Patience for patients Lastly, I recognized the impact of the nurse-patient relationship, especially when the patient is another nurse. The nursing literature has unfortunately documented how nurses can be unkind and unsupportive to each other.1 Statements such as “nurses eat their young” are widely recognized clichés.

An article on nurse bullying described how technologically savvy new nurses can intimidate older, more experienced nurses.1 It made me think about how the nurse-nurse relationship could impact nurses taking care of nurses. This aspect of nursing may need further research, but my nurses treated me like royalty. Their care was delivered in a kind, compassionate, and empathetic fashion. I remember the OR educator held my hand as he walked me into the operating room, helped position me on the table, and stroked my head until I fell asleep.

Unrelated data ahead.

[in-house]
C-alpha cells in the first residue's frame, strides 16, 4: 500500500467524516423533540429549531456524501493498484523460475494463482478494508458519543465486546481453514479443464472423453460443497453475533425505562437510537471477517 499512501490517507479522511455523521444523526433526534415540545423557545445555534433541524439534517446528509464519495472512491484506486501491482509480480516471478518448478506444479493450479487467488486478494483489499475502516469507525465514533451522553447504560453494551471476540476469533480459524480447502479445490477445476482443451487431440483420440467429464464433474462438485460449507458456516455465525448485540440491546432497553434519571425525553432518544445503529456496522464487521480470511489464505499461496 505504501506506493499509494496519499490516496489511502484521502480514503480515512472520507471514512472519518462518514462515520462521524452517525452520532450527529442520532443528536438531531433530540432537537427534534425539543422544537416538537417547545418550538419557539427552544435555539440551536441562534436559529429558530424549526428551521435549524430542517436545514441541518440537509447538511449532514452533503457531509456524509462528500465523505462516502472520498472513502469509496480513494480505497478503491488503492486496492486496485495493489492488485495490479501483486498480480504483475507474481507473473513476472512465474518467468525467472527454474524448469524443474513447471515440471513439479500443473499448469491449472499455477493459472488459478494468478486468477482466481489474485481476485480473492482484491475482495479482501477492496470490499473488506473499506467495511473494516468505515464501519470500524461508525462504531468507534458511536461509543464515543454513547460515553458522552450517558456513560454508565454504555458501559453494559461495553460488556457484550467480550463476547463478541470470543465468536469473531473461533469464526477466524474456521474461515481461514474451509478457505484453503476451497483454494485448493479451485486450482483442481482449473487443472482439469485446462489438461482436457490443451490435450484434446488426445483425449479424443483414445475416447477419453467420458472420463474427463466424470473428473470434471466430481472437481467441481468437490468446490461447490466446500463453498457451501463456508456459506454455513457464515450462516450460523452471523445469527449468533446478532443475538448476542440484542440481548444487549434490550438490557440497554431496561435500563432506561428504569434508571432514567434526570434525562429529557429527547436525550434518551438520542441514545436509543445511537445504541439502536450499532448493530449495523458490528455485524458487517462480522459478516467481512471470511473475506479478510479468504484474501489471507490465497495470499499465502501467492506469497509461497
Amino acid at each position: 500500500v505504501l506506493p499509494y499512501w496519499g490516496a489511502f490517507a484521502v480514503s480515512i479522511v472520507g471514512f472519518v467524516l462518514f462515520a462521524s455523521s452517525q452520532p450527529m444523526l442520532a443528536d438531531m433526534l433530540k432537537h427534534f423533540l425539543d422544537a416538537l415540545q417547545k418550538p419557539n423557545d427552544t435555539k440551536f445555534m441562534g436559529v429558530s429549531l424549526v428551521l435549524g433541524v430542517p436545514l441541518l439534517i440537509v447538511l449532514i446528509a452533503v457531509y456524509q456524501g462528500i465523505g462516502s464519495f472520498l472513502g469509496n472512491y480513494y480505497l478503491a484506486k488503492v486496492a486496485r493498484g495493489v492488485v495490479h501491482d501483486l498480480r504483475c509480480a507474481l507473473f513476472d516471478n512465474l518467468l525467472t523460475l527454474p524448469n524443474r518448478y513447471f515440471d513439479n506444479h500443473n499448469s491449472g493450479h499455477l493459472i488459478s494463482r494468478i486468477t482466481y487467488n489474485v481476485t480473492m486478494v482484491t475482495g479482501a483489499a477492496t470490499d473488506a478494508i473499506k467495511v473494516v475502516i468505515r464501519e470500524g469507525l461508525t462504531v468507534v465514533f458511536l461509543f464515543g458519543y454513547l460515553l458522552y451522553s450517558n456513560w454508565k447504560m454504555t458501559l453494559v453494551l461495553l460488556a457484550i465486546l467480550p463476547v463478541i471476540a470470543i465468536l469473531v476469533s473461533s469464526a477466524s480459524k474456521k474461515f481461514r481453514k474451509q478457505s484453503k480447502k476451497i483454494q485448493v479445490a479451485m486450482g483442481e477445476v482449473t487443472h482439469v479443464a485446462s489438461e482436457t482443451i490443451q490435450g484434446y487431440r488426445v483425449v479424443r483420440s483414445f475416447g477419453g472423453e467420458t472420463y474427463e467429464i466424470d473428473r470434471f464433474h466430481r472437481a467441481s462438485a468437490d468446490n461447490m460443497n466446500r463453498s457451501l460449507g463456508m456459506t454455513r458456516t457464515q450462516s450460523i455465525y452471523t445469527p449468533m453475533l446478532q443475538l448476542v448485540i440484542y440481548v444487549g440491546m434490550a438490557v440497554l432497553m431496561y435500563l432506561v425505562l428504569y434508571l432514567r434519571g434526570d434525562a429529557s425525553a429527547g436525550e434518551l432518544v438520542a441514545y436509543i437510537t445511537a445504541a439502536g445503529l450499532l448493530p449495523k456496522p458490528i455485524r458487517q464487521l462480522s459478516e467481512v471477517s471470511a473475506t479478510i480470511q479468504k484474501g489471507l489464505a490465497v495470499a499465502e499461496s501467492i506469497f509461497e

In conclusion, my experience on the other side of the bed improved my daily practice from the importance of badge identification, reassurance of proper hand washing technique, and understanding nurse-patient relationships. I am proud to say I found that nurses collectively are dedicated, compassionate, and caring professionals. I want to thank the nurses who took such good care of me, ultimately impacting the care of many more patients.


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Denise Quinn is a nurse transplant insurance coordinator at John Theurer Cancer Center at Hackensack University Medical Center in Hackensack, New Jersey.  


REFERENCE

1. Thompson G. Nurse bullying: Who’s eating whom? Advance Health Network for Nurses. http://nursing.advanceweb.com/Features/Articles/Nurse-Bullying-Whos-Eating-Whom.aspx. Accessed April 8, 2014.